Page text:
The atrial transseptal puncture (TSP) technique is an indispensable procedure in the invasive cardiac catheterisation laboratory. TSP was initially developed in 1959 by Ross, Braunwald and Morrow at the National Institutes of Health, to allow for catheter access to the left atrium (LA) and left ventricle (LV) for the evaluation of valvular heart disease.1 However, today the need for procedural access to the left heart has expanded to include variety of cardiac conditions, which include: electrophysiological mapping of the left heart, catheter ablation of tachycardias, percutaneous mitral valvuloplasty, left atrial appendage exclusion and haemodynamic measurements in chambers with entry limited by prostheses.2 Thus, in recent years there has been an exponential increase in the use of TSP for the treatment of left-sided cardiac disease.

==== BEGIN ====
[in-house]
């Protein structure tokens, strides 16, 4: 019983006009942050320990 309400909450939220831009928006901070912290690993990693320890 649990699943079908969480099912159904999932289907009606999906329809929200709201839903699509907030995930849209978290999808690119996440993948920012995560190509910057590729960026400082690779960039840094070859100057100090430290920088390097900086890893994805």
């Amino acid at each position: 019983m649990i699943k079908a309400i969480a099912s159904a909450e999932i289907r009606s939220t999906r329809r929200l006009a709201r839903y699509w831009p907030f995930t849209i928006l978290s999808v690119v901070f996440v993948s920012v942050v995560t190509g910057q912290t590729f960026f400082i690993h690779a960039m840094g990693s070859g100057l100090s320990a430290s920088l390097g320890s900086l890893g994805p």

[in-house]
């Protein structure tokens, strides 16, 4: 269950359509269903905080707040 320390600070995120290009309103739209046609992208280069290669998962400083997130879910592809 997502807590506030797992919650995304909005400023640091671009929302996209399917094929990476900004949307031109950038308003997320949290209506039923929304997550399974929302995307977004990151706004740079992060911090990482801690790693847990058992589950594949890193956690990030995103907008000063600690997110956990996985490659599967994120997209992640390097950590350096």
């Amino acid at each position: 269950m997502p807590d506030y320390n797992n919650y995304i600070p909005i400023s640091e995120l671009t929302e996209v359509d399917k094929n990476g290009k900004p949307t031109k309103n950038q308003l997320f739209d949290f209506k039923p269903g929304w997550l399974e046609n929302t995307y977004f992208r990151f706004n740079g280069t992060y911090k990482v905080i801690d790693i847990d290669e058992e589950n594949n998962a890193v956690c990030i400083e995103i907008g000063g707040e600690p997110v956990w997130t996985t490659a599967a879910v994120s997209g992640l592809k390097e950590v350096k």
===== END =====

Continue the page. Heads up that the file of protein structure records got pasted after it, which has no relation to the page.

Currently, the most common technique used for TSP is the Brockenbrough technique, which utilises fluoroscopy for sheath placement and septal puncture.3 However, with new imaging technologies including electroanatomical mapping (EAM) and intracardiac echocardiography (ICE), the risk-to-benefit ratio of using fluoroscopic TSP versus standard procedural risk remains unknown. There have been several recent reports of zero-fluoroscopy approaches to the ablation of atrial arrhythmias.4–13 However, the combined use of ICE and EAM to map the interatrial septum and set the TSP needle, has not been described in these procedures. Here, we describe a feasibility study to evaluate a completely zero-fluoroscopy technique for TSP (ZFTSP), in patients undergoing ablation for atrial fibrillation (AF), that takes advantage of the ThermoCool® SmartTouch™ catheter (Biosense Webster Inc., California, US) ablation catheter as a non-traumatic guide for imaging the fossa ovalis, and setting the transseptal sheath for puncture. This technique advances the concept of combined use of ICE and EAM for TSP, and contributes towards a zerofluoroscopy approach to interventional electrophysiology procedures. Finally, we place this technique in perspective of larger, randomised trials examining this important radiation-saving procedure.